This year we will also notice a significant change in the price of hazelnuts but not due to better working conditions and prohibition of child labor but because of bad harvest. Last March there was unusual cold weather which caused the damage of half of the hazelnut crops in Turkey. I cannot imagine what impact it had and has on the people who are involved in the hazelnut industry (2 million people are directly and 6 million people indirectly involved in Turkey). The almond production is facing a similar situation but not the cold temperature is a problem but the drought in California. 80 % (!) of the world almond production comes from the Central Valley in California and that is why the price of almonds is constantly increasing and the almond farmers constantly worry about their harvest.
While researching about this topic I also made an interesting observation about the labeling of hazelnuts versus almonds. On the front side of almond bags there are big letters that indicates that the almonds are from California. In the back of my head it was always present that that the almonds that I buy on a regular basis are from California ( I was only surprised to learn that 80% of the almonds are produced in California). However, I had no idea that the hazelnuts that I purchase at the grocery store were from Turkey. On the front side of hazelnut bags there are no big letters that advertise that the hazelnut are from Turkey. On the backside of hazelnut bags one can find the producing country Turkey in very small letters. Why? Does Californian almonds sound better than Turkish hazelnuts?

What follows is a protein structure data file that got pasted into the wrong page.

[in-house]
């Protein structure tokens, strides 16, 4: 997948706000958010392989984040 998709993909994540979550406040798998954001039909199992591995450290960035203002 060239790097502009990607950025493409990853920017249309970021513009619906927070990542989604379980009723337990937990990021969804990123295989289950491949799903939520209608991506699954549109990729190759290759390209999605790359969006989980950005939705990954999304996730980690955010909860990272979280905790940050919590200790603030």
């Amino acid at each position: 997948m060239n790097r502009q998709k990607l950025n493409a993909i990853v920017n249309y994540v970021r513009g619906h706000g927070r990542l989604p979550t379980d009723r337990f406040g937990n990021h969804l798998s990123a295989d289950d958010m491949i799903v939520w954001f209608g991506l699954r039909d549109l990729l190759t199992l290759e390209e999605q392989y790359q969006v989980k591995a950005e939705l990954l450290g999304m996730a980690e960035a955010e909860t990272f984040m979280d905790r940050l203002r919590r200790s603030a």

I hope you did not mind my little nut excursion. I do not like to preach about things - this is not a blog about politics or ethical questions - but the hazelnut harvesting story was an eye opener for me and I really wanted to share it with you. Maybe you are or were also wondering about the increase prices of hazelnuts and almonds. Maybe you will experience a shortage of hazelnuts in your local grocery store. Or maybe you are wondering why the price of Nutella jar is increasing (by the way, Nutella contains only 13% hazelnuts and 70% sugar and saturated fat, is it really a hazelnut spread?). Now you know why.
The Kejsarkronor filling can be made with hazelnuts or almonds; both version can be found in Swedish bakeries. I personally prefer the hazelnut filling. The Kejsarkronor in the photos are made with a hazelnut filling.
Little tart tins are often used for different kinds of cakes in Swedish baking. My tart tins are 6 cm (2,4 inches wide and 2 cm (0,8 inches) tall. If you do not have such small tart tins on hand you can also use little muffin tins. Depending on the size of your tins the baking time might be a little bit longer. But I must confess that I do love the size of my tiny tart tins. Making little treats - or bakelse as I say in Swedish - in these tins are the perfect size for an afternoon pick-me-up without feeling too guilty about it. Next time I am in Sweden I will buy a few tartlet tins and do a little giveaway on the blog.
Makes about 16 Kejsakronor
Cut eight stripes (0,5 cm wide) with a fluted pastry wheel or a knife. Each stripe should be 24 cm long which you cut into 4 pieces. If you use bigger tart tins the stripes must be longer of course.
Cut out circles (the circles should be a little bit bigger than the tartlet tins) from the reaming dough. Gently press the circles into the tins. Trim away any excess dough with a sharp knife.
Fill the tartlet shells with the nut filling but no more than 2/3. Take two stripes and arrange them over the center of each tartlet to form a cross.
Place the tartlet tins on a baking sheet and bake the Kejsarkronor for 20 to 25 minutes until they are slightly golden in color. If you use bigger tartlet tins the baking time will be a few minutes longer.
Keep the Kejsarkronor in an air-tight container up to a week.